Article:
The company also provides interesting insight into how today’s players need to move at the speed of their customers and their ever-changing expectations.

There are in fact so many different approaches to designing and rolling out superlative customer experiences. Often, it’s the simple, intuitive touches that make it happen. Here’s an example of a great shopping experience – which could be even better, if only it were speech-enabled.

Integrating high-quality text to speech capability, such as rSpeak, into the customer experience means adding the most natural, intuitive interface. Simple to deploy in existing services, TTS voices are proven to increase customer satisfaction by enabling the delivery of relevant information to customers in real-time, in a clear, natural way, guaranteeing an affordably effective, consistent brand voice. It is especially important for brands to provide speech in contexts where users find it irritating or impractical to decipher text on a smartphone screen (e.g. while they are on the move).

Here is an interesting analysis from Customer Experience Insight:

“We sometimes get so focused on making everything better for customers that the basics start to slip — and that can hurt the whole customer experience.

New initiatives, streamlined processes and rewards programs won’t impress customers if the smaller details aren’t on the mark.” The article identifies three key focus areas:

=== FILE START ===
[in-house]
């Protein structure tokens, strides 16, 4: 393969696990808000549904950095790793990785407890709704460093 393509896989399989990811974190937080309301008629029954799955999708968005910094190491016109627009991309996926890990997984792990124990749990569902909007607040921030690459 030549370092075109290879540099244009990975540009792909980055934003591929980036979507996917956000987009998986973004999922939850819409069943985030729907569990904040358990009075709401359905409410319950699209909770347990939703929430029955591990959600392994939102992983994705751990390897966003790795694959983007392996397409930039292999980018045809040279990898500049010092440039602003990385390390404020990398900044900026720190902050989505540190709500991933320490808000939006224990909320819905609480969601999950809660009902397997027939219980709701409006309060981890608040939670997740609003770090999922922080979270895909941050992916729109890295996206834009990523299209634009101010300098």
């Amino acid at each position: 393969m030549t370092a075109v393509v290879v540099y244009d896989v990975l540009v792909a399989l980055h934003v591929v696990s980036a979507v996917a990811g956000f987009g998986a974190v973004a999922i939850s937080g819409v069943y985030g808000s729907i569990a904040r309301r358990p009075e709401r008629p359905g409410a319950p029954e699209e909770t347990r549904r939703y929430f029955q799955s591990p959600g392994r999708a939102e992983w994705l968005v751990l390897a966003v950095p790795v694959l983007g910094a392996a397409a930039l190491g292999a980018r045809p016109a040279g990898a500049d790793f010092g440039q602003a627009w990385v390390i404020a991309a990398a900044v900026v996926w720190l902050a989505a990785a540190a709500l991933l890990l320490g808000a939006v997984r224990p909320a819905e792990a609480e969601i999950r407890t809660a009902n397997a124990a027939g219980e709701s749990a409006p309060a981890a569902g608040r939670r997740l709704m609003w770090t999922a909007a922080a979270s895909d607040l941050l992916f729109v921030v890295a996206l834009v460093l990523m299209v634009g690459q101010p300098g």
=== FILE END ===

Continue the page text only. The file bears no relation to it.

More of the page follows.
1. Listening: one of the biggest customer complaints is that no one seems to listen to or care about them.
  2. Sharing: customer service should not just be a reactive function and that this function needs to share enough regular, new information and there should be no delays in this information reaching the customer. The recommendation is “Sharing updated information about your company, products, services and situations that affect customers must be a primary responsibility of one employee or department. Then the person or department needs to create a plan to proactively contact customers with news and helpful information. They also must create a communication plan for emergency situations.”
  3. Demonstrating values: brands need to practise what they preach and “if a company says it values one-on-one relationships with customers and only provides a toll-free number and an anonymous email address for contact, it’s not demonstrating what it claims it believes in. Instead, to live up to its values, the company should offer customers direct contact to service and/or sales pros.”
    Business and serving customers is about value: that’s what customers care about. rSpeak’s innovative text to speech enables businesses, developers and individuals to deliver a superior user experience. Speech-enable your content with our accurate, lifelike voices and make your multimedia applications, embedded or mobile devices and platforms more engaging and relatable. rSpeak TTS speaks different languages.

Let’s end this blog post with some food for thought from Gartner:

“Customer experience is the last source of sustainable differentiation and the new competitive battleground.” — Tiffani Bova, Gartner Vice President and Distinguished Analyst

Get in touch with rSpeak and find out how you can bring your customer services to life with rSpeak’s growing family of world class, expressive text-to-speech voices.